Despite this track record, privatizing Social Security is one of George Bush's top second-term priorities. In the face of warnings from numerous economists of all political stripes, the financial industry-- which stands to make billions in new business on privatized retirement accounts--and the Bush White House have been on a steady propaganda campaign to convince the public that Social Security is on the edge of bankruptcy and needs a quick fix.
Click here to read Baker's explanation of why Social Security is NOT in crisis and check outEdith Fierst's Christian Science Monitor Op-Ed detailing why privatization would be the wrong remedy even if it were.
Bush's plans on this front are far from a done deal, and a well-organized public campaign is critical to stave off the possibility of some Democrats cutting a deal early--as they did on tax cuts (and as Ted Kennedy did on the Medicare bill).
So click here to join the Campaign for America's Future in pressuring Congress to hold firm on the issue. As CAF says, "We can do to Bush on Social Security what Harry and Louise did to Clinton on health care."
Music for America (MfA) is Example A of why the future is for the young and MfA-type organizations who are inspired now more than ever to continue to effect positive change. Twenty-one million Americans under the age of 30 cast ballots, 4.6 million of them were new voters. This was the highest youth turnout since the voting age was lowered to 18 in 1972, and it's an important example of what went right in the campaign.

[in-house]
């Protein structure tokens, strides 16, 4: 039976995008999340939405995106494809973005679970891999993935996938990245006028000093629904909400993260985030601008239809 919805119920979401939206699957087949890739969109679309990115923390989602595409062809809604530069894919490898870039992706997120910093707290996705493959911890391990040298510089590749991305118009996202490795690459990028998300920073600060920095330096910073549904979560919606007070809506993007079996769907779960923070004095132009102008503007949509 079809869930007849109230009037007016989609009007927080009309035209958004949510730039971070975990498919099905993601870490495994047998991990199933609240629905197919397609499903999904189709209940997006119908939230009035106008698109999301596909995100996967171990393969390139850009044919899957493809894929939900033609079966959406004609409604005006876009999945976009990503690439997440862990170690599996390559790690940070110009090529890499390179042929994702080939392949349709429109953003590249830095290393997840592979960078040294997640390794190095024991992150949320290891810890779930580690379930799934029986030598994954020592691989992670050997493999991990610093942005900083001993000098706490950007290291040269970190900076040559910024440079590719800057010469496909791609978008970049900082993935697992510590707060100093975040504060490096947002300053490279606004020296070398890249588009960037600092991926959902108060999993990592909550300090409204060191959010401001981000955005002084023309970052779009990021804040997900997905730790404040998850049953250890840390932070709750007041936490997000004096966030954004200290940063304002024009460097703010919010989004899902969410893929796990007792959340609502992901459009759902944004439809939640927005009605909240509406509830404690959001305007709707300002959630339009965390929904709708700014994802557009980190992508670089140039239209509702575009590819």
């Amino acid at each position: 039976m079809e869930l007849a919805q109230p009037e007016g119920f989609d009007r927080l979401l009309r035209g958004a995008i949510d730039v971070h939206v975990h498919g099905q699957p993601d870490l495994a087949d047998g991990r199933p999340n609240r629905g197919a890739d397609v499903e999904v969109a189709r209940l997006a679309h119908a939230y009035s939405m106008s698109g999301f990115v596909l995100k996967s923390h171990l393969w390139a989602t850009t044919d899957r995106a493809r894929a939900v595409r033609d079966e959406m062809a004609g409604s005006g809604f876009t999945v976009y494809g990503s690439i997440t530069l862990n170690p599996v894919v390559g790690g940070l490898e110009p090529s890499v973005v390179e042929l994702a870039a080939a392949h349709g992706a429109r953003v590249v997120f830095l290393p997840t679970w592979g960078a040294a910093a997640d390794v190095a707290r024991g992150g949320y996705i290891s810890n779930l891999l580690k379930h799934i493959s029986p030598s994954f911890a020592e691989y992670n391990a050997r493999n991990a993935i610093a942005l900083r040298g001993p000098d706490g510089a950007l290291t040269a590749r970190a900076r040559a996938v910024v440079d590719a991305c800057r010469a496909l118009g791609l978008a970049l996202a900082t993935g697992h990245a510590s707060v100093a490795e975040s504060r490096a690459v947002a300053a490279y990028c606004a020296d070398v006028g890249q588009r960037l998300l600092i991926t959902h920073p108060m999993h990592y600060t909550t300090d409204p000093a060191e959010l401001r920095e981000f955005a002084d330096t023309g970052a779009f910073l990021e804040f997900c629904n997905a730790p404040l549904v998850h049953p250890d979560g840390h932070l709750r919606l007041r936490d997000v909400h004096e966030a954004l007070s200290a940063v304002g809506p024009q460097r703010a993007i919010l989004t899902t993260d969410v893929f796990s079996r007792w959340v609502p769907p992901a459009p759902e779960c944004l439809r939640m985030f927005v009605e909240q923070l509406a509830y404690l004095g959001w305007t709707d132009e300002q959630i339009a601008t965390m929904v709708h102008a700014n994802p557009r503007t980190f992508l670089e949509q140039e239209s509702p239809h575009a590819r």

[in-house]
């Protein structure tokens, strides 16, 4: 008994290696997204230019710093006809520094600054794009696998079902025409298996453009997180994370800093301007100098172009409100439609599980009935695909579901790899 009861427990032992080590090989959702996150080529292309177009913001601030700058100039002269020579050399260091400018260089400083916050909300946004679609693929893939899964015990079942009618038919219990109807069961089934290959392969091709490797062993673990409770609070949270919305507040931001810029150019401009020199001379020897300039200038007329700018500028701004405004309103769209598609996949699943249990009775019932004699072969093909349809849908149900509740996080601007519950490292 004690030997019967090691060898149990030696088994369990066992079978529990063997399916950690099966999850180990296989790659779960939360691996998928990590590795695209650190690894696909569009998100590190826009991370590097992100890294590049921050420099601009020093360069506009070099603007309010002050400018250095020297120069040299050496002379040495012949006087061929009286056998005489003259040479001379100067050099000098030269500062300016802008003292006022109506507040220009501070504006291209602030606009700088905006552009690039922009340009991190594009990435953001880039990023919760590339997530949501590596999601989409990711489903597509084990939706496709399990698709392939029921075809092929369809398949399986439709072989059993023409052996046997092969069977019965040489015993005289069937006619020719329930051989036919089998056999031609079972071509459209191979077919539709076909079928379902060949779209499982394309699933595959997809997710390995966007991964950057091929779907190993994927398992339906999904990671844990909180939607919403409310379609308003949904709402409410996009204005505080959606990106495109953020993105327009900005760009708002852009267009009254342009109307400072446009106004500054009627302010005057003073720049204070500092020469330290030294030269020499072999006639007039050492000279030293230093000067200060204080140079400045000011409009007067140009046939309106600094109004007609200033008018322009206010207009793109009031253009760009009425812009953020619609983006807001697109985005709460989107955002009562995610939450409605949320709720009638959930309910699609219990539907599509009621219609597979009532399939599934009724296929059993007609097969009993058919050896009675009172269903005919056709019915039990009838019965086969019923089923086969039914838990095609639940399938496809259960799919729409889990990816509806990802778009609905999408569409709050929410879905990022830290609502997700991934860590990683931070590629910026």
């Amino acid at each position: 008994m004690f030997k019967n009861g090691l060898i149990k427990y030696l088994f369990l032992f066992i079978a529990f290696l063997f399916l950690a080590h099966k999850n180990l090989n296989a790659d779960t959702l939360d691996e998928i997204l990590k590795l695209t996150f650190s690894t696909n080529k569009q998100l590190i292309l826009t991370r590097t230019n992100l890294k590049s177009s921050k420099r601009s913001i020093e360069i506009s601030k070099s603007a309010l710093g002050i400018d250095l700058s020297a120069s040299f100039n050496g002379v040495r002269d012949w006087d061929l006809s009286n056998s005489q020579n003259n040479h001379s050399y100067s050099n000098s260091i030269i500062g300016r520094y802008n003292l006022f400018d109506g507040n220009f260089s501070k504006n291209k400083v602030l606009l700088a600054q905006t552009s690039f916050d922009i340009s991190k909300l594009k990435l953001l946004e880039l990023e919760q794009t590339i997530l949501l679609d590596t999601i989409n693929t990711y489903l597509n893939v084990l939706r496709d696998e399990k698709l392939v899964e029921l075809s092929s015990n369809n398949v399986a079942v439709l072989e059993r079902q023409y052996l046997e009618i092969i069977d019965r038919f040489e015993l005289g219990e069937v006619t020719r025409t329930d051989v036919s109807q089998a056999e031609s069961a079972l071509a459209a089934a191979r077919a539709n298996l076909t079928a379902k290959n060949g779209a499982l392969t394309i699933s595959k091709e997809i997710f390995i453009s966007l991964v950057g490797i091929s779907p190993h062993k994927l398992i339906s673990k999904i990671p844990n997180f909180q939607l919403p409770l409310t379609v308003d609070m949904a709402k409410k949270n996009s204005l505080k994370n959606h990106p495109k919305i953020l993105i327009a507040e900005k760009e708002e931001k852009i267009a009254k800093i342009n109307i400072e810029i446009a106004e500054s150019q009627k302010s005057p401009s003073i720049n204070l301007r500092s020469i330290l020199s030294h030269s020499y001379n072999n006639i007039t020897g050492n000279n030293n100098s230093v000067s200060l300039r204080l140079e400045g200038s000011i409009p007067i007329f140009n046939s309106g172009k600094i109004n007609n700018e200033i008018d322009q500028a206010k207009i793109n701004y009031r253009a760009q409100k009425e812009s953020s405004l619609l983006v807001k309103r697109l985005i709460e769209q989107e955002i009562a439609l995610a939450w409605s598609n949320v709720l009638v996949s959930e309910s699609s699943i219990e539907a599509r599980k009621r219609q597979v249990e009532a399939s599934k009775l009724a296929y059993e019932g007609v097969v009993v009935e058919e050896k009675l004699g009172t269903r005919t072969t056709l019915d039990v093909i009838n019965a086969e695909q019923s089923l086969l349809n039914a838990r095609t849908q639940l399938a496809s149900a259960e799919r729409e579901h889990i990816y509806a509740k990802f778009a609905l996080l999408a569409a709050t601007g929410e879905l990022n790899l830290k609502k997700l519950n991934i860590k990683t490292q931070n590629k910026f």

If only 18, 19 and 20 year olds had been permitted to vote in this election, Kerry would have carried Ohio, Florida and Missouri, defeating Bush by more than 200 electoral votes. MfA supplied a lot of the muscle. It recruited almost 20,000 volunteers, allied with more than 200 bands and helped arrange over 2,000 concerts, which, the group's savvy 25-year old executive director Molly Moon says, reached two million people.
The real story behind MfA's success, however, lies beyond a mere recitation of post-election statistics. Culture and politics were fused together in new ways, as MfA worked to speak to communities through the force of music. Its artists tailored their messages to homegrown audiences and inspired their fans through local appeals. Artists included Caustic Resin--"Boise, Idaho favorites," as Alias Records described them; Cold Duck Complex, from Northampton, Mass., playing "music that makes you think"; and Amersterband, "round pegs in square holes" from the Ozarks in Southwest Missouri, according to MfA's website. MfA's 45,000 members connected with peers through blogs, concerts and other peer-to-peer interactions.